Keith Haring, ‘Merry Christmas/Envelope’, Skinner
Keith Haring, ‘Merry Christmas/Envelope’, Skinner

15.5 x 11.75 in. (39.3 x 29.8 cm),

N.B. Keith Haring addressed this work to Brigid Berlin, an artist, socialite, and close friend of Andy Warhol, at the address of Warhol's New York City studio, known as the Factory. Warhol moved his Factory to 22 East 33rd Street in 1984.

Inscribed "TO:/BRIGID/22 EAST 33RD/NYC./683-500/FROM:/KEITH HARING/611 BROADWAY/ROOM 428" on the verso.

Condition: Scattered creases and staining, tears to edges, the stickers on the verso have come unglued in places.
— The absence of a condition statement does not imply that the lot is in perfect condition or completely free from wear and tear, imperfections or the effects of aging. Condition requests can be obtained via email (lot inquiry button) or by telephone to the appropriate gallery location (Boston/617.350.5400 or Marlborough/508.970.3000). Any condition statement given, as a courtesy to a client, is only an opinion and should not be treated as a statement of fact. Skinner Inc. shall have no responsibility for any error or omission.—Courtesy of Skinner

Signature: Inscribed and signed "FOR BRIGID-/MERRY CHRISTMAS!!/HO-HO-HO-Keith" within the composition.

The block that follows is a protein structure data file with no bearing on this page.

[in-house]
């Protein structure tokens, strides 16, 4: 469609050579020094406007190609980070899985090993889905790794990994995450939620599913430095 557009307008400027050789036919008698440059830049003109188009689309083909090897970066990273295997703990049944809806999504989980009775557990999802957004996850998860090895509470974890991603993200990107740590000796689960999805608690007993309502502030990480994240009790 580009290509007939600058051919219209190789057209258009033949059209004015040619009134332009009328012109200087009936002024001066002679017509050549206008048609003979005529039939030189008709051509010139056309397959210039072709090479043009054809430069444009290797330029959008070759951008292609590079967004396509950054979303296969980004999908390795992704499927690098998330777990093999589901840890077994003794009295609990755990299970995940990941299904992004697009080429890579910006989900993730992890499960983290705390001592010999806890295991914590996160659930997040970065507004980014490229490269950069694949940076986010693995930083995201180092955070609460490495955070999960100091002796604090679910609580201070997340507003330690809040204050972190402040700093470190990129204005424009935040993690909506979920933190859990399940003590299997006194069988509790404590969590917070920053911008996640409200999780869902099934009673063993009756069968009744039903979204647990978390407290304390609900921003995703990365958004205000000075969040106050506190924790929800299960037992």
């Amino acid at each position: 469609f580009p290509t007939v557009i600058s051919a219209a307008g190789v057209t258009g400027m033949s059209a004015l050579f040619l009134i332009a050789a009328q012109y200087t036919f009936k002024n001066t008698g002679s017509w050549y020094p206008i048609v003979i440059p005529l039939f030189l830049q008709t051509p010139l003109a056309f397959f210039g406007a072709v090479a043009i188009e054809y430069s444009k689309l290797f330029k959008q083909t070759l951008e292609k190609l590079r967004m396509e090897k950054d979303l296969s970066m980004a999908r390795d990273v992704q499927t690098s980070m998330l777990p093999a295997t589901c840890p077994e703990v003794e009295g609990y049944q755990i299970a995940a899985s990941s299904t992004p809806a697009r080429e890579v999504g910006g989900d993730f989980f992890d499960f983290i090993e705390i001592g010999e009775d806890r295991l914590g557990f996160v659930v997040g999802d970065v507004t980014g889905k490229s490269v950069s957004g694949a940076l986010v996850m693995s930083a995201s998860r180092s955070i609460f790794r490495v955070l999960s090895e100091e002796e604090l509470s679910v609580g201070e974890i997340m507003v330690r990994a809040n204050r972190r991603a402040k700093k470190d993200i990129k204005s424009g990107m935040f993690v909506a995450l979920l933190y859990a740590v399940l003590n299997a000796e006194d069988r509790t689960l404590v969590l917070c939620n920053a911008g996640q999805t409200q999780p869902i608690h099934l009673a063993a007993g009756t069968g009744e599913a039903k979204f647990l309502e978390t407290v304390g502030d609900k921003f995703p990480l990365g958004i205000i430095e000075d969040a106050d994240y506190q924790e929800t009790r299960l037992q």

Gift of the artist to Brigid Berlin; Private Collection, New York; Sotheby's, New York, Contemporary Art, June 8, 2012, Sale N09970, Lot 34; private collection.

About Keith Haring

Bridging the gap between the art world and the street, Keith Haring rose to prominence in the early 1980s with his graffiti drawings made in the subways and on the sidewalks of New York City. Combining the appeal of cartoons with the raw energy of Art Brut artists like Jean DuBuffet, Haring developed a distinct pop-graffiti aesthetic centered on fluid, bold outlines against a dense, rhythmic overspread of imagery like that of babies, barking dogs, flying saucers, hearts, and Mickey Mouse. In his subway drawings and murals, Haring explored themes of exploitation, subjugation, drug abuse, and rising fears of nuclear holocaust, which became increasingly apocalyptic after his AIDS diagnosis. Alongside Jean-Michel Basquiat, Kenny Scharf, and Jenny Holzer, Haring is regarded as a leading figure in New York East Village Art scene in the 1970s and '80s.

American, 1958-1990, Reading, Pennsylvania, based in New York, New York